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Tierney v. St. Michael''s Medical Center

New Jersey Superior Court, Appellate Division

Decided: November 19, 1986.


On Appeal from Final Judgment of the Superior Court, Law Division, Essex County.

Antell, Long and D'Annunzio. The opinion of the court was delivered by D'Annunzio, J.s.c., temporarily assigned.


[214 NJSuper Page 29]

The infant plaintiff was hospitalized on September 19, 1981 at the age of 17 months. Two days later the mother of another patient reported to a nurse that the infant had fallen while attempting to climb out of his crib. X-ray examination of the child revealed a linear skull fracture. The plaintiffs conceded that the child suffered no neurological deficit as the result of the skull fracture but contended that the fracture was the proximate cause of certain behavioral disorders. The jury returned a verdict against the hospital and against six of the individual defendants in the amount of $400,000.00. These defendants appeal.*fn1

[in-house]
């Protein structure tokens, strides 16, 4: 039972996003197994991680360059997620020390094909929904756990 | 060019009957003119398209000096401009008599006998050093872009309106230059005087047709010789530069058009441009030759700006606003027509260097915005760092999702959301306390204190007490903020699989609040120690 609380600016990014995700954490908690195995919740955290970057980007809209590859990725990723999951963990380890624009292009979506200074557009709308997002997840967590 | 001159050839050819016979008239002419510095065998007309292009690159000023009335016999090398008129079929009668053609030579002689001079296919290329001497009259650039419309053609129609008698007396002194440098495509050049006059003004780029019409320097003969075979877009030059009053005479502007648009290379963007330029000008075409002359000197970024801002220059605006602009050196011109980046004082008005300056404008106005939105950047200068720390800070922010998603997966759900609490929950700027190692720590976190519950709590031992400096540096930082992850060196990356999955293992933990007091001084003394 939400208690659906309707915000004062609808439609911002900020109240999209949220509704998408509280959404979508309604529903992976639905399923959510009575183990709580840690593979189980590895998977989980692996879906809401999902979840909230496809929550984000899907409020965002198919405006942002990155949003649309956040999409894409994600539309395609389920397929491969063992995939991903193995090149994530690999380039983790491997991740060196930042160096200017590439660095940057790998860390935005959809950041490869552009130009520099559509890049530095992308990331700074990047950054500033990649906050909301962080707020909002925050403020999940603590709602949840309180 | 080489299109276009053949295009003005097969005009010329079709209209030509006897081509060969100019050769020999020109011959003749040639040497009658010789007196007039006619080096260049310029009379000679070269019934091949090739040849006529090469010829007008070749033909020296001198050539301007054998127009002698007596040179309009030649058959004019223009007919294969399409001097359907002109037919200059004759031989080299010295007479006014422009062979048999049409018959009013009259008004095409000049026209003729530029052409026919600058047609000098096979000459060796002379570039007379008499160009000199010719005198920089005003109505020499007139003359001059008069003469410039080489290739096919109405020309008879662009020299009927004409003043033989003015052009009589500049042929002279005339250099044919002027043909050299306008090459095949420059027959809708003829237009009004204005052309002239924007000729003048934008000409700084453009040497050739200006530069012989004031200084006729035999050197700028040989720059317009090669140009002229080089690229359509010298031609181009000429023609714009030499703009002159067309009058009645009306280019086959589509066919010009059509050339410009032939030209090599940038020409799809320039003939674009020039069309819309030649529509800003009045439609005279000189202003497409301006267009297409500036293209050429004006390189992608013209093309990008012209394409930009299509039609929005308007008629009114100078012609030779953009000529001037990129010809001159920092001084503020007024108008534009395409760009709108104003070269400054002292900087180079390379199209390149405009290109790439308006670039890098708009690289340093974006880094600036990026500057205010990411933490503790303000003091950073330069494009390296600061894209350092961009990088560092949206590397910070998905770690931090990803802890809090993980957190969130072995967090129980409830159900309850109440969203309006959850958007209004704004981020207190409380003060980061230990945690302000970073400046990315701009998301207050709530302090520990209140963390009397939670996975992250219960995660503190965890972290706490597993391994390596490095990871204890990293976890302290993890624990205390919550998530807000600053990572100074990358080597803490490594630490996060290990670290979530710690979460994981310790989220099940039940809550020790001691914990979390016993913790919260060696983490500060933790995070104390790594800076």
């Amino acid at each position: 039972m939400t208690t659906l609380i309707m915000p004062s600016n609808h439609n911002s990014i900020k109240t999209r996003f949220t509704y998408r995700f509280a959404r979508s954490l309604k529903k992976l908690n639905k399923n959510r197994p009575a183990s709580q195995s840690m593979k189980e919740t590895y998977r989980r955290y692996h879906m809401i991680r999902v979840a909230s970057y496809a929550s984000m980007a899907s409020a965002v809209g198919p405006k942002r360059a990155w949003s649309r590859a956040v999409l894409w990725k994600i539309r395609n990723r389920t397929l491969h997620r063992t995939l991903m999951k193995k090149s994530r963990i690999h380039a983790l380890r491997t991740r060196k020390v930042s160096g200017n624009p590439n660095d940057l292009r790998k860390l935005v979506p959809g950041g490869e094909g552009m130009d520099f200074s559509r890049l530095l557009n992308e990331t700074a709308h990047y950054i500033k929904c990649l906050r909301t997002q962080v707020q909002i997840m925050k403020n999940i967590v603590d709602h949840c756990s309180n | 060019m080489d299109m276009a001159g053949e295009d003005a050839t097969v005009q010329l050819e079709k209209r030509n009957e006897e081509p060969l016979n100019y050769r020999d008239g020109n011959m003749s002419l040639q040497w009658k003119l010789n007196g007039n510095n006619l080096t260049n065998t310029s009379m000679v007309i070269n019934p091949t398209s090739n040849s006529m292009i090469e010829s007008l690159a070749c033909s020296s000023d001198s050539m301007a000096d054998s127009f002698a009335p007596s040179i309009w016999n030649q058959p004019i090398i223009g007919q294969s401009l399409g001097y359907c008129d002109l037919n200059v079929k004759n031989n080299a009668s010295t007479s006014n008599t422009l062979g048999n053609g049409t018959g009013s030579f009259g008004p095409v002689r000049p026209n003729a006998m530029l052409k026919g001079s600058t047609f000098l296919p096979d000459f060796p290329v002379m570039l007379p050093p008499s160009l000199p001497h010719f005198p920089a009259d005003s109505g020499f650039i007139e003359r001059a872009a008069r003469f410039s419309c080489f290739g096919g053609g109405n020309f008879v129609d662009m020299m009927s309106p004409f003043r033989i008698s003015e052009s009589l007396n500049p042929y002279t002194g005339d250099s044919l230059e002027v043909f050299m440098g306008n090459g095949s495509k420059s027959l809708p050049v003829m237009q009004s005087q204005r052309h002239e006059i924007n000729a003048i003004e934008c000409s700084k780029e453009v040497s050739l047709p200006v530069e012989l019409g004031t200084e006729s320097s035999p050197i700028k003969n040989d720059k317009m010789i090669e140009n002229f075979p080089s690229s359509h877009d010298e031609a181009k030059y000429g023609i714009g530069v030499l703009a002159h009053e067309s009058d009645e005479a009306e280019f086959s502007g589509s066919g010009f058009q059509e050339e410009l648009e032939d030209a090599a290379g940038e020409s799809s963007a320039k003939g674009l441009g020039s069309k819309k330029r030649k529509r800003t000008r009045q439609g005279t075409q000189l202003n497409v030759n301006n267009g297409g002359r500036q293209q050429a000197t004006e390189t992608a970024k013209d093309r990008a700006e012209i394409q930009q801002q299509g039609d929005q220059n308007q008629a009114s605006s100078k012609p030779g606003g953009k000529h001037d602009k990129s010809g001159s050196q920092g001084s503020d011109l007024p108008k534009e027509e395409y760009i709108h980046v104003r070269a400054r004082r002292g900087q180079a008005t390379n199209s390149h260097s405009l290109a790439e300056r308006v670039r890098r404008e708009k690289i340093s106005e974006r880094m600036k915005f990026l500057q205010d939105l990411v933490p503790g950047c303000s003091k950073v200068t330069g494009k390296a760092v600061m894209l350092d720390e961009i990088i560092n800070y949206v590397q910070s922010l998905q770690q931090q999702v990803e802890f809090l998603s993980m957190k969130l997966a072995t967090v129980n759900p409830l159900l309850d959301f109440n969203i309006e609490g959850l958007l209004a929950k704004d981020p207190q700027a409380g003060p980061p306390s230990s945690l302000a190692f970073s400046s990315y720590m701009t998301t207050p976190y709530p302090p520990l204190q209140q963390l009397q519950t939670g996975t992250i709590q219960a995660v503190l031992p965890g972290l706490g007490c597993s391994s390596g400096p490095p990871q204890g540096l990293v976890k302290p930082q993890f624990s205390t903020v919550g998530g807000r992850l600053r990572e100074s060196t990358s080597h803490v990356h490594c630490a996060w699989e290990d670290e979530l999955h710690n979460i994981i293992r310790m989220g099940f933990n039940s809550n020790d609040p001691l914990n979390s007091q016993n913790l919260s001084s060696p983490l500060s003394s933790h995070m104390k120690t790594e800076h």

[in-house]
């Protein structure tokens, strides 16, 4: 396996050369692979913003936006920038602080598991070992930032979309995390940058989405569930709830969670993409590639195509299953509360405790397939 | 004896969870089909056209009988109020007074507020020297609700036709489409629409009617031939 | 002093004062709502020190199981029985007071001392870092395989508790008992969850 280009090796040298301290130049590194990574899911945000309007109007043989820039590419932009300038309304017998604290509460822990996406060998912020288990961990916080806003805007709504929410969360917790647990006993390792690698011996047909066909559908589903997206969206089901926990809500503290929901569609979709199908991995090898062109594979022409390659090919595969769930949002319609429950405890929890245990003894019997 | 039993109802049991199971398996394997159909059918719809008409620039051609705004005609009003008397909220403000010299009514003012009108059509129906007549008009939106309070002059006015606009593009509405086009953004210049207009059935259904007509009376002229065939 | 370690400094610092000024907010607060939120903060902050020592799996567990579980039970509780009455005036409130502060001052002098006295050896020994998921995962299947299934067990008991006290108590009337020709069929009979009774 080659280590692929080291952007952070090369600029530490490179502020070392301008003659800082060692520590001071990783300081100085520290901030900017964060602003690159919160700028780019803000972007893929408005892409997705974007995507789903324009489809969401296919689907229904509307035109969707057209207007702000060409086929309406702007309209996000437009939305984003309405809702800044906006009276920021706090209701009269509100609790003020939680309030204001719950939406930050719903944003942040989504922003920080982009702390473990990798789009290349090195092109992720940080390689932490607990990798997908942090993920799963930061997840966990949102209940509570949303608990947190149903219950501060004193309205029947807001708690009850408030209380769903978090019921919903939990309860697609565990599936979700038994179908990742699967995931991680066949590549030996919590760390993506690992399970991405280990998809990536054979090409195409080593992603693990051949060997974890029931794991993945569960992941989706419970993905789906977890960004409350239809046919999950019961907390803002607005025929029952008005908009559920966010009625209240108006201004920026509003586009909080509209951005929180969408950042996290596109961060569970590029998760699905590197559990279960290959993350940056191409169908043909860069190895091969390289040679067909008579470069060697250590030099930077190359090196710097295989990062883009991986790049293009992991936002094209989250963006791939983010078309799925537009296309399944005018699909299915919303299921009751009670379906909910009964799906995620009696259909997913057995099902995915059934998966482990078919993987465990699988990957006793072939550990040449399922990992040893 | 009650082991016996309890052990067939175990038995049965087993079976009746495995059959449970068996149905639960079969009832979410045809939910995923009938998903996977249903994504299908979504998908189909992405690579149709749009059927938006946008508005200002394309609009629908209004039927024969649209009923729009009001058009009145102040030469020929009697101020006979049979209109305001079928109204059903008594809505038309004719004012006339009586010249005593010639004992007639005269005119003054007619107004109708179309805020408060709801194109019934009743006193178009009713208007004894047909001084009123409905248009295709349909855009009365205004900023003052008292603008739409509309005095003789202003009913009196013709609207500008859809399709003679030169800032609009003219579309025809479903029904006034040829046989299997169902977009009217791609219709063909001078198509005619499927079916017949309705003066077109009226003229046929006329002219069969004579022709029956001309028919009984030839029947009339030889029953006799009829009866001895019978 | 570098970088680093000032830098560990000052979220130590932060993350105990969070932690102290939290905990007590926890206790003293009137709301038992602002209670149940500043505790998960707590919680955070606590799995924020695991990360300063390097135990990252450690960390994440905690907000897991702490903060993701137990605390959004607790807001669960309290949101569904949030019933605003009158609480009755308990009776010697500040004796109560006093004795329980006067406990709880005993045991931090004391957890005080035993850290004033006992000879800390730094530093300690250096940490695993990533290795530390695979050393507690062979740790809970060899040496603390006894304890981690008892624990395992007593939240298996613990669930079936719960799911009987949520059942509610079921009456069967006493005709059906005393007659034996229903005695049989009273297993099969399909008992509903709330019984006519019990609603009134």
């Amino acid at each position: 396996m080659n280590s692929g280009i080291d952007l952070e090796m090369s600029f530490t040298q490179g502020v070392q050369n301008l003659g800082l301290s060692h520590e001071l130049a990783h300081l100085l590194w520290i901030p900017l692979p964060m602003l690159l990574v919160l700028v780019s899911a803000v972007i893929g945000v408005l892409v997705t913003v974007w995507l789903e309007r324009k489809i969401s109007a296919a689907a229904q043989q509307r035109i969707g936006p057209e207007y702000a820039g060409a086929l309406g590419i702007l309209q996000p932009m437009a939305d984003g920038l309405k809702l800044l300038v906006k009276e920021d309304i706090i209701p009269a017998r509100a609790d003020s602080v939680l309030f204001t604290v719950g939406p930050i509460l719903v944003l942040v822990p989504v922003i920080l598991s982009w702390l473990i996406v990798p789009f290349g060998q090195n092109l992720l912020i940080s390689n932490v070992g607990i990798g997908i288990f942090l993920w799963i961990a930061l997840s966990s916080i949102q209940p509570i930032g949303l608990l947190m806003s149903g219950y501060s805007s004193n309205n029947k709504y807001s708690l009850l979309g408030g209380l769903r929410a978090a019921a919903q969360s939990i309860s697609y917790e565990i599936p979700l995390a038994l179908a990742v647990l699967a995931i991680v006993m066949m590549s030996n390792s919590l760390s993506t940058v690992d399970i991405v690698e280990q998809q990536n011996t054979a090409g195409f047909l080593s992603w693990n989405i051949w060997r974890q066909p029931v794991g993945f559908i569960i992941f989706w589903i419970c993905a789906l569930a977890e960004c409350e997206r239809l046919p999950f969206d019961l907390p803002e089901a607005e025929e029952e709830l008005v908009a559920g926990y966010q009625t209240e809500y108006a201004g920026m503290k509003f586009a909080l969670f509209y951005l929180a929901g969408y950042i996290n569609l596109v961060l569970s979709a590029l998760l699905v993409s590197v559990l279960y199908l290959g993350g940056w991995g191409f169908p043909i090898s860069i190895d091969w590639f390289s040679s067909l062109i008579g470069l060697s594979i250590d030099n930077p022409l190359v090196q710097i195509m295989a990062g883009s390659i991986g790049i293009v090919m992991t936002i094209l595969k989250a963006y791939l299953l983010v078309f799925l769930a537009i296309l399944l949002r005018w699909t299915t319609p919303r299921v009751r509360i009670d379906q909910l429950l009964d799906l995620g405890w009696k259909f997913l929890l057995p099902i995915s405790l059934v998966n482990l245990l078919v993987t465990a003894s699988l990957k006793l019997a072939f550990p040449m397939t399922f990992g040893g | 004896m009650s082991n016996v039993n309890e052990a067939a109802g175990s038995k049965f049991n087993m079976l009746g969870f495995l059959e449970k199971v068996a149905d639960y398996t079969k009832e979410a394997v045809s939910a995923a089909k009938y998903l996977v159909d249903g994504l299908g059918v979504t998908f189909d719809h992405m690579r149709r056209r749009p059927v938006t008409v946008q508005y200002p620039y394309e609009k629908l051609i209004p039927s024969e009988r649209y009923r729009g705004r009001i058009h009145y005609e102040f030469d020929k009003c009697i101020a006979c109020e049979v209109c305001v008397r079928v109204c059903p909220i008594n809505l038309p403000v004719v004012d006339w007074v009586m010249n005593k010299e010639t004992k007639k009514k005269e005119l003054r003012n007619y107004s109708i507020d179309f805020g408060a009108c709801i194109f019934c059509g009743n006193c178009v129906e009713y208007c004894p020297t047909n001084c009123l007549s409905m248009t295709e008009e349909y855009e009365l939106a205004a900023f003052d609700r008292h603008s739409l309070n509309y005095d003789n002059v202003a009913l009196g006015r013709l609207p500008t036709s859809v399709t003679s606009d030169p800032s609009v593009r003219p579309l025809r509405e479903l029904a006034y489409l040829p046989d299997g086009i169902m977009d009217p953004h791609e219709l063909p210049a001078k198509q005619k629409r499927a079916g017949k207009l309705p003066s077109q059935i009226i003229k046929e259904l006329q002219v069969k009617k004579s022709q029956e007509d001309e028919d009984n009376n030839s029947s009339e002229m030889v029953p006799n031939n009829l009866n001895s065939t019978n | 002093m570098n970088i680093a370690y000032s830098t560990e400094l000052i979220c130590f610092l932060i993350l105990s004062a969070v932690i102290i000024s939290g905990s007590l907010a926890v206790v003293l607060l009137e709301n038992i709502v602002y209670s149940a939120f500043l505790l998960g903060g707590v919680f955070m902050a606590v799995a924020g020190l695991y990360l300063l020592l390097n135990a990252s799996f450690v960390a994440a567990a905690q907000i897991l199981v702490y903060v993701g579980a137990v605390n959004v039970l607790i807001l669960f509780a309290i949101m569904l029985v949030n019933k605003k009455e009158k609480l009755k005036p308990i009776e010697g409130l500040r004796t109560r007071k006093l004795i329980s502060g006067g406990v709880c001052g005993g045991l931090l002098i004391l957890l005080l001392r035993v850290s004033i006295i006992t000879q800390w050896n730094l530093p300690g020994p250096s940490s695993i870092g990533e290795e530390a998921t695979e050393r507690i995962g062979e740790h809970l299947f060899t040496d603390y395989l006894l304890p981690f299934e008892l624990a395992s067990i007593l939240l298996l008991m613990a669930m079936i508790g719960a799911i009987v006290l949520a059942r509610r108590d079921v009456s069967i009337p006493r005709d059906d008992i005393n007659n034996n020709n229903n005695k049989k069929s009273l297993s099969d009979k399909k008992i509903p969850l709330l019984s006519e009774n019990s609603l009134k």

Plaintiffs contended at trial that the defendants were negligent in failing to place the infant in a safety crib which would have prevented the infant from climbing out of it. In support of this theory of defendants' negligence the parents testified that they had advised the defendants to place their child in a safety crib because he was a "climber". An expert also testified in support of plaintiffs' theory. Defendants concede that this evidence could support a jury finding that the defendants were negligent. However, in addition to a jury charge on general negligence, the trial judge, at plaintiffs' request, also

[214 NJSuper Page 30]

charged the principles of res ipsa loquitur. Defendants contend that the res ipsa loquitur charge was not warranted in this case.